It occurred to me to check the moon. I knew the moon was waxing (getting closer to full every day), but wasn’t sure exactly what stage it was in. Looking at PhotoPills told me the moon was at 71% (about three-quarters full), and due to set at 1:42 a.m. The angle of the moonset – 273 degrees – was interesting, as it was similar to the angle of the setting sun in late March, which is a good time of year for late-afternoon photographs from Tunnel View.

Hmm… A quick look outside revealed some interesting, low-hanging clouds. If I moved quickly I could reach the valley before the moon went down. And if there were clouds, and some mist from the rain, I could perhaps make a nighttime version of this late-March photograph, using the setting moon, instead of the setting sun, to illuminate Cathedral Rocks and Bridalveil Fall. There wouldn’t be much water in the fall, but still, it might be interesting, and worth a try.


Too Much Fun

Tuesday, November 25th, 2014

Half Dome, North Dome, and the Merced River at night, with illumination by car headlights, Yosemite NP, CA, USA

Half Dome, North Dome, and the Merced River at night, with illumination by car headlights, Yosemite

It rained here on Friday night and Saturday morning. The storm cleared Saturday afternoon, so once again I drove up to Yosemite Valley. Unfortunately clouds closed in and muted the light at sunset, but I decided to wait. I remembered a dusk photograph I made from Tunnel View a couple of years ago (the top image in this post), and thought the same light might occur again.

Well lightning didn’t strike twice, and the dusk light wasn’t that interesting. But again I decided to wait. I knew there wouldn’t be any moonlight, but interesting mist was floating around the valley, and I thought starlight might be enough to illuminate some scenes, with perhaps some additional help from car headlights.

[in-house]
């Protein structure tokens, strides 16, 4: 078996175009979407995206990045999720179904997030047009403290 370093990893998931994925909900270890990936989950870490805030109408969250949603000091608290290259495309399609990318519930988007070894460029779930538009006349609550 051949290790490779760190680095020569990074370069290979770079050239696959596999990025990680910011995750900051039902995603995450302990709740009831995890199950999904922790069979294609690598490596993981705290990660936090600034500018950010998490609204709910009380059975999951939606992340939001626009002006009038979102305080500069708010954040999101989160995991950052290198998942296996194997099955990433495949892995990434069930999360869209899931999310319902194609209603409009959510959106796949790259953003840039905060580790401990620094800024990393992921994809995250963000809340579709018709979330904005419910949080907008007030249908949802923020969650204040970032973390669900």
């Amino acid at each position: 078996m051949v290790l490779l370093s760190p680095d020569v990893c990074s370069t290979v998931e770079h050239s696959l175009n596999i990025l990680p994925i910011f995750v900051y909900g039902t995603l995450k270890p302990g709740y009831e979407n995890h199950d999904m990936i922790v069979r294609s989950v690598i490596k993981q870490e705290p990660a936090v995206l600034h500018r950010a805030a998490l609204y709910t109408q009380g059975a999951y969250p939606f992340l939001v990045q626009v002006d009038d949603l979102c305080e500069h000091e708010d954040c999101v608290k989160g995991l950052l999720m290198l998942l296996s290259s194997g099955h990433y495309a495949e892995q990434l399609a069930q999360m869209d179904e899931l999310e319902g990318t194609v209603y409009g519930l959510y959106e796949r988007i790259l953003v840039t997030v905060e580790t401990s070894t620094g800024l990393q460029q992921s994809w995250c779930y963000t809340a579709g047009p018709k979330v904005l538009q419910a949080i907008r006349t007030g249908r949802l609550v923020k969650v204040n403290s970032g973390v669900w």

I ended up photographing around Yosemite Valley until 9:30, almost five hours after sunset. It was just too much fun. I would think about heading home, then think, “Well maybe I’ll just check out this one spot,” and end up staying there for an hour or two.

Sometimes I looked for locations where car lights might illuminate the fog, like the scene with Half Dome above. A steady stream of traffic on Northside Drive made the mist on the left side of the frame glow. Then during one exposure a car pulled into the parking lot behind me, lighting the riverbank and trees on the right side of the frame. I can’t explain why the light beams seem to radiate upward off the sandbar. Something about the way the light reflected off the water? I don’t know, but it was cool.

The photograph of Three Brothers below also benefits from car lights. It’s subtle, but the mist underneath Three Brothers is faintly illuminated by headlights, which I think adds to this image. The photograph of El Capitan, on the other hand, was lit exclusively by the sky – stars, and perhaps a little light pollution or airglow.

As I said, this was a really fun night. I’ve been to all these spots many times, and occasionally have been fortunate enough to photograph them with great light and weather conditions, but I’d never photographed these scenes during a clearing storm lit only by stars and headlights. It was a reminder of why I love photography so much. What other activity would encourage you to go out and witness a clearing storm by starlight – and also engage your imagination and make you push yourself creatively?

— Michael Frye

P.S. I’m sure some of you would like to know the technical details for these images, so here goes:

With my 24mm lens I usually expose starry skies for 20 seconds at f/2.8, 6400 ISO. These settings are compromises. I’d like to use a longer exposure to add more light and show more stars, but then the stars would move and become streaks. I’d like to use a lower ISO, and could do that if I opened up the aperture to f/1.4 or f/2, but my Rokinon 24mm lens is sharper in the corners at f/2.8. (And this is a great lens; most lenses are even worse at wide-open apertures.)